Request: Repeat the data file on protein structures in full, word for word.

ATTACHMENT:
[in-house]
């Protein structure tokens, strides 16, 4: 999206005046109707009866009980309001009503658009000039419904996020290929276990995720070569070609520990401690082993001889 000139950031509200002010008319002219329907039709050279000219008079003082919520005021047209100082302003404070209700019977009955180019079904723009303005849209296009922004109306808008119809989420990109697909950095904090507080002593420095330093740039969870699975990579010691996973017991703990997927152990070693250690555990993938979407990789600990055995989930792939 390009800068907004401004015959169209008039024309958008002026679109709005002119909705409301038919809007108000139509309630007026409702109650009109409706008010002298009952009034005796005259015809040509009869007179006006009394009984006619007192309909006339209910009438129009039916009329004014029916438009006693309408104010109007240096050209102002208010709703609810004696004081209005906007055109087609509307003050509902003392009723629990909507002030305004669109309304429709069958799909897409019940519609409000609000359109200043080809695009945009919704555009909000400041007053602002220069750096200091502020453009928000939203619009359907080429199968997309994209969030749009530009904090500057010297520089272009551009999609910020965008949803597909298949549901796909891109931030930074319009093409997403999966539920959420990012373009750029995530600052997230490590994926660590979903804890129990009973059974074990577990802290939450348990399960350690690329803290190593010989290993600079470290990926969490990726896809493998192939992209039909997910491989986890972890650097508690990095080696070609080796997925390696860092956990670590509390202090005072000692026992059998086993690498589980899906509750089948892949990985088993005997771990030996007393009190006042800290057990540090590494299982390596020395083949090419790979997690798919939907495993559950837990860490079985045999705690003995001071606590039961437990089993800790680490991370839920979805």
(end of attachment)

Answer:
[in-house]
């Protein structure tokens, strides 16, 4: 999206005046109707009866009980309001009503658009000039419904996020290929276990995720070569070609520990401690082993001889 000139950031509200002010008319002219329907039709050279000219008079003082919520005021047209100082302003404070209700019977009955180019079904723009303005849209296009922004109306808008119809989420990109697909950095904090507080002593420095330093740039969870699975990579010691996973017991703990997927152990070693250690555990993938979407990789600990055995989930792939 390009800068907004401004015959169209008039024309958008002026679109709005002119909705409301038919809007108000139509309630007026409702109650009109409706008010002298009952009034005796005259015809040509009869007179006006009394009984006619007192309909006339209910009438129009039916009329004014029916438009006693309408104010109007240096050209102002208010709703609810004696004081209005906007055109087609509307003050509902003392009723629990909507002030305004669109309304429709069958799909897409019940519609409000609000359109200043080809695009945009919704555009909000400041007053602002220069750096200091502020453009928000939203619009359907080429199968997309994209969030749009530009904090500057010297520089272009551009999609910020965008949803597909298949549901796909891109931030930074319009093409997403999966539920959420990012373009750029995530600052997230490590994926660590979903804890129990009973059974074990577990802290939450348990399960350690690329803290190593010989290993600079470290990926969490990726896809493998192939992209039909997910491989986890972890650097508690990095080696070609080796997925390696860092956990670590509390202090005072000692026992059998086993690498589980899906509750089948892949990985088993005997771990030996007393009190006042800290057990540090590494299982390596020395083949090419790979997690798919939907495993559950837990860490079985045999705690003995001071606590039961437990089993800790680490991370839920979805």